The close relationships between museums and the cities in which they reside were highlighted by two stories in the news this past week.
Most people around the world know that since the beginning of the U.S. space program 55 years ago, Cape Canaveral in Florida is where American space missions have begun. But not nearly as many know that most of the satellites, space vehicles, and rocket boosters used in the U.S. space program were designed and built in nondescript factories in the suburbs of Los Angeles. The southeast Los Angeles County city of Downey, in particular, was where the Apollo moonshot command modules, and later the Space Shuttle, were built.
The city of Downey (population 110,000) put up $8 million to open the Columbia Memorial Space Center in 2009, a modernistic building, filled with artifacts from the space program, built as a hands-on learning center, museum and memorial to the seven astronauts killed in 2003 when the space shuttle Columbia broke up as it reentered Earth’s atmosphere. The center sits on part of the former manufacturing site. But the Times reports that today the space center is struggling to attract visitors and donors, and city officials are hard pressed to help fund the operations of the struggling institution, with a deficit of more than $500,000 that comes from city coffers.
“Our city government is not in the business of running museums,” Mayor Fernando Vasquez told the Times. The city council has “been committed to supporting this museum, but at some point, we need to see a plan that’s sustainable.”
Critics tell the Times that a lack of leadership has contributed to the museum’s problems: the center had an executive director for only the first eight months of its five-year history; otherwise, it’s been run by city employees only devoted to the museum part-time. Some say it is not a priority amidst the city’s budget cutbacks in the Great Recession and the loss of its manufacturing base.
But once the original investment has been made, it is hard and probably ill-advised to walk away. City officials have started the search for a full-time executive director. Officials told the paper that an experienced executive director would know how to raise money, bring in popular exhibits, and find creative ways to generate revenue, which the museum desperately needs.
Meanwhile, on the other coast, the New York City Economic Development Corporation (EDC) has its hands full with Staten Island’s National Lighthouse Museum, according to an editorial in the Staten Island Advance, which serves New York’s most suburban and residential borough. In 1998, Staten Island was chosen as the site for the museum in a hard-fought national competition. Former mayor Rudolph Giuliani was a big supporter and funded the effort. But then the project stalled, the board was dissolved, and the nonprofit museum lost its lease on the waterfront property where it was to be located.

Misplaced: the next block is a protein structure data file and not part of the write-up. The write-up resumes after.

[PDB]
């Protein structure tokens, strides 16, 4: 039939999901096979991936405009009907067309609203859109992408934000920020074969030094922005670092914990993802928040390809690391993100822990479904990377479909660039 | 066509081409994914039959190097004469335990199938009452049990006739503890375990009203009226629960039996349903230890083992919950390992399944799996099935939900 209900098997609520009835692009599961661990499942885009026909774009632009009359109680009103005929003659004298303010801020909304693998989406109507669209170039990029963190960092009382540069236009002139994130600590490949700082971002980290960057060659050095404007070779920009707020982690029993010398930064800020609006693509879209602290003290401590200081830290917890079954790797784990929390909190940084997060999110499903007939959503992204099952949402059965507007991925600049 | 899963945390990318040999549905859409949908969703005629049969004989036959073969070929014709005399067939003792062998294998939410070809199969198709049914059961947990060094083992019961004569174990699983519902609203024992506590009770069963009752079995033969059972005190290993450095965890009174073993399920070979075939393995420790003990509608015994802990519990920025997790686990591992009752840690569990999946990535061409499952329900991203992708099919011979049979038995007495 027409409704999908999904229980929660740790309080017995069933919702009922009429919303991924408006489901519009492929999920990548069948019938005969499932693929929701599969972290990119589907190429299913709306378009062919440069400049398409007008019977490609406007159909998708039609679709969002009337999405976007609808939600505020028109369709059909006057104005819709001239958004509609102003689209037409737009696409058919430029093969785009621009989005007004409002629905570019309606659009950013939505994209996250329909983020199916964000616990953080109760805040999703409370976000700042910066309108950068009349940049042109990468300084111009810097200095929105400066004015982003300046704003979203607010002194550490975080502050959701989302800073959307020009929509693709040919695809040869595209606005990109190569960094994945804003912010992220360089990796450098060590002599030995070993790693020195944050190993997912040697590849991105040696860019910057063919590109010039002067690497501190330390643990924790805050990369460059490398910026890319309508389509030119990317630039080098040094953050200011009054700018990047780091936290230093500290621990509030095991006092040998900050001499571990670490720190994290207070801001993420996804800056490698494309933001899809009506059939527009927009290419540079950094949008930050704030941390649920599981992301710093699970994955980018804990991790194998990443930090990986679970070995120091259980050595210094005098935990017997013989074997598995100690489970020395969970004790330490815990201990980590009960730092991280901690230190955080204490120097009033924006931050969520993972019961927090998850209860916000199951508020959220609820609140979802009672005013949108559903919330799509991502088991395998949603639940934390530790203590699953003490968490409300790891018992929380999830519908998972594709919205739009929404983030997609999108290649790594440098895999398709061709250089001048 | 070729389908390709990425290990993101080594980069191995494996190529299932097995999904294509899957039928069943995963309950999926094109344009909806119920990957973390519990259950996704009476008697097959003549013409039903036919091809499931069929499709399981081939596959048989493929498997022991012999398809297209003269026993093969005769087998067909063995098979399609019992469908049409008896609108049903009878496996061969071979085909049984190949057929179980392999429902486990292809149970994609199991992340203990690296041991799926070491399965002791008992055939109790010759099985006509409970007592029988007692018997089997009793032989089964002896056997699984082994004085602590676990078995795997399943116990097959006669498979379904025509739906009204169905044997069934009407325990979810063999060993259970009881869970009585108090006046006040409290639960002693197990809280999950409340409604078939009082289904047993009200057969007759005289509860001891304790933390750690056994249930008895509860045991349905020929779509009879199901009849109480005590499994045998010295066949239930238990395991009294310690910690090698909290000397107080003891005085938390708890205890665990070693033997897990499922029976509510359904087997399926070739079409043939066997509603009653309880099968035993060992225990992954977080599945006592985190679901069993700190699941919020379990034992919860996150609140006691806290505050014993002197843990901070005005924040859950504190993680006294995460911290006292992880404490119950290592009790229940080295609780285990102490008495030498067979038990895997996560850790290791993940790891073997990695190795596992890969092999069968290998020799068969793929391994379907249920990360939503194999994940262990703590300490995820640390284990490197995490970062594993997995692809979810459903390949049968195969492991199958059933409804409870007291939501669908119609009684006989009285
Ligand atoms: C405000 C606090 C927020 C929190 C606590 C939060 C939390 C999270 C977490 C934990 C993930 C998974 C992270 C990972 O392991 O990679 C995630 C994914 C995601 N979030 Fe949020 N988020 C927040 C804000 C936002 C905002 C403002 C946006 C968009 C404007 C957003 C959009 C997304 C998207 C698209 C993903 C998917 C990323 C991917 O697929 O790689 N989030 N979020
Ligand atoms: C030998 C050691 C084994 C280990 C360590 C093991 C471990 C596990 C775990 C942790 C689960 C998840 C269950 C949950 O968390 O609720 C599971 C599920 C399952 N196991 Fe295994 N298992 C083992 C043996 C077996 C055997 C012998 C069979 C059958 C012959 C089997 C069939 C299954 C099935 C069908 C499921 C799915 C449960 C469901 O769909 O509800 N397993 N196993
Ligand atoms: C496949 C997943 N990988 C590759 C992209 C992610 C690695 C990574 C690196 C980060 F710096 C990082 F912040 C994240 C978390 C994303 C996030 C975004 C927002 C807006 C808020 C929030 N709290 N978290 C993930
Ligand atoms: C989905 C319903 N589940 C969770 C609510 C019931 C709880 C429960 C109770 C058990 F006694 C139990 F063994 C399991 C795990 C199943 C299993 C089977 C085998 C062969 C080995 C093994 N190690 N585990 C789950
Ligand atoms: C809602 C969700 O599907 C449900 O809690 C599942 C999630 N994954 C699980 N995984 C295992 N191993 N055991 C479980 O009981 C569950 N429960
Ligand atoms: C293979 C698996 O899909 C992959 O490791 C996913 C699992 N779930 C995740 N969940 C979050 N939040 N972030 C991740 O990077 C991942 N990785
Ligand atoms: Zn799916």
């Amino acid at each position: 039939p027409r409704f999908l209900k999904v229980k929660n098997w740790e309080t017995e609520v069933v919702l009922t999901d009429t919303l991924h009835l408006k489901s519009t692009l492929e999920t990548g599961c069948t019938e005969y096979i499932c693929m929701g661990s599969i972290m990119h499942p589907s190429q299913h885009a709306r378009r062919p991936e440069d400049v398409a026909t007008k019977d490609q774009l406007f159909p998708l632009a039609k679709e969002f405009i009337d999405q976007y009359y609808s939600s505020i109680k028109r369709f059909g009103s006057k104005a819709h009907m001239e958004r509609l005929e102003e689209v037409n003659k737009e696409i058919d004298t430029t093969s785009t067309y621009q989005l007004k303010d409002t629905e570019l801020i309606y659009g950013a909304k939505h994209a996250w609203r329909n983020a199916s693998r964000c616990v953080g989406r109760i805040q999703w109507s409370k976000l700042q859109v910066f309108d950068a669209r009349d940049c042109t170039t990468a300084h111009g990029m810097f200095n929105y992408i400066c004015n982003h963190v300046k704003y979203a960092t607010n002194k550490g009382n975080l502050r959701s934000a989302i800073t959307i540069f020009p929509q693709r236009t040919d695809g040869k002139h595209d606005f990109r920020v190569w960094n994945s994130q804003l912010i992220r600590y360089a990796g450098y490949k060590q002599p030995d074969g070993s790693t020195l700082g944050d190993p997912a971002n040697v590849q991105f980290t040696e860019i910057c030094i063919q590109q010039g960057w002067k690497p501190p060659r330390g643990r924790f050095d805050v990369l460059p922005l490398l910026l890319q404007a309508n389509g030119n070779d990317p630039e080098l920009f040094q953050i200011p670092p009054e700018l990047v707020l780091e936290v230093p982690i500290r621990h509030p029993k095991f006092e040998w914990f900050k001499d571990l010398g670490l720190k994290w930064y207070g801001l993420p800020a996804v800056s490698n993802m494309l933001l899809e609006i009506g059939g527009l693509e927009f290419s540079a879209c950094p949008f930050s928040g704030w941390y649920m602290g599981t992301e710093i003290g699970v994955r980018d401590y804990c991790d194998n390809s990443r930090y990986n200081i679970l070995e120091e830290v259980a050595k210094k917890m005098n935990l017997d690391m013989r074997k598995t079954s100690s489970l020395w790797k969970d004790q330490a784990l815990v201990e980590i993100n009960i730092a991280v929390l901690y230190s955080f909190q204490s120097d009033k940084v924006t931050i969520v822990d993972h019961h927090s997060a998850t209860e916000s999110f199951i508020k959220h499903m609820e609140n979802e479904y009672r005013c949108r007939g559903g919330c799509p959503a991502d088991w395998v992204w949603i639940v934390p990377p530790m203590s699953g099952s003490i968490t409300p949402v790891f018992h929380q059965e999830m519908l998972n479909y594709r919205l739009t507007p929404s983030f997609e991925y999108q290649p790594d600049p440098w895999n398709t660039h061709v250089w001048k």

The Advance editorial said that a new board was formed and the EDC agreed to give the museum an 18-month interim lease on the property so that the institution could prove itself. A goal was set to raise $350,000 in private dollars, which the new board did. Unfortunately, under EDC’s rules, the museum was $25,000 short, because that amount was a pledge of state funding from a local assembly member.
The editorial says that EDC backed out of its commitment on a technicality, and the deadline for the museum to get possession of the site had passed. But museum organizers stepped up again and raised the money, surpassing its previous total, beating the goal by over $50,000 through money garnered from board members, several foundations, and small donors, primarily lighthouse fans across America.
“The bottom line: the National Lighthouse Museum board met the challenge—twice. Cold cash is in the bank. The ball is back in the Economic Development Corporation’s court,” it continued, adding that “although they certainly have proved themselves over the past three years to get this far, we will never know unless the EDC allows the National Lighthouse Museum board members to get to work so they can provide a product to sell to the public, and to future funders.”
These two stories illustrate the need for carefully structured public private collaborations backing most museums. For the most part, government agencies are not very good at funding, developing, and running cultural institutions like museums and performing arts centers on their own. This is because of the importance of fundraising to success; government knows how to collect taxes and fees, but is not set up to develop donor relationships and engage in fundraising campaigns.
In addition, by its very nature, government leadership is characterized by “inside the box” thinking, which protects the public purse, but often leads to a failure to innovate and adapt to changing times. These are things more entrepreneurial private, philanthropically supported, organizations do better. Cities are often motivated to create cultural institutions as a tool of economic development, which speaks volumes about their pride in their history, culture, and locale, but that still doesn’t necessarily mean they are capable of operating and programming them well.
Finally, it is tough for city officials confronted with prioritizing basic services like police and fire protection, trash collection, and maintaining infrastructure to give cultural amenities the attention and cultivation they need to be successful. However, there are examples of local government forging successful partnerships with community-based private nonprofits, usually where the public agency builds and owns the building but the nonprofit operates and programs it.—Larry Kaplan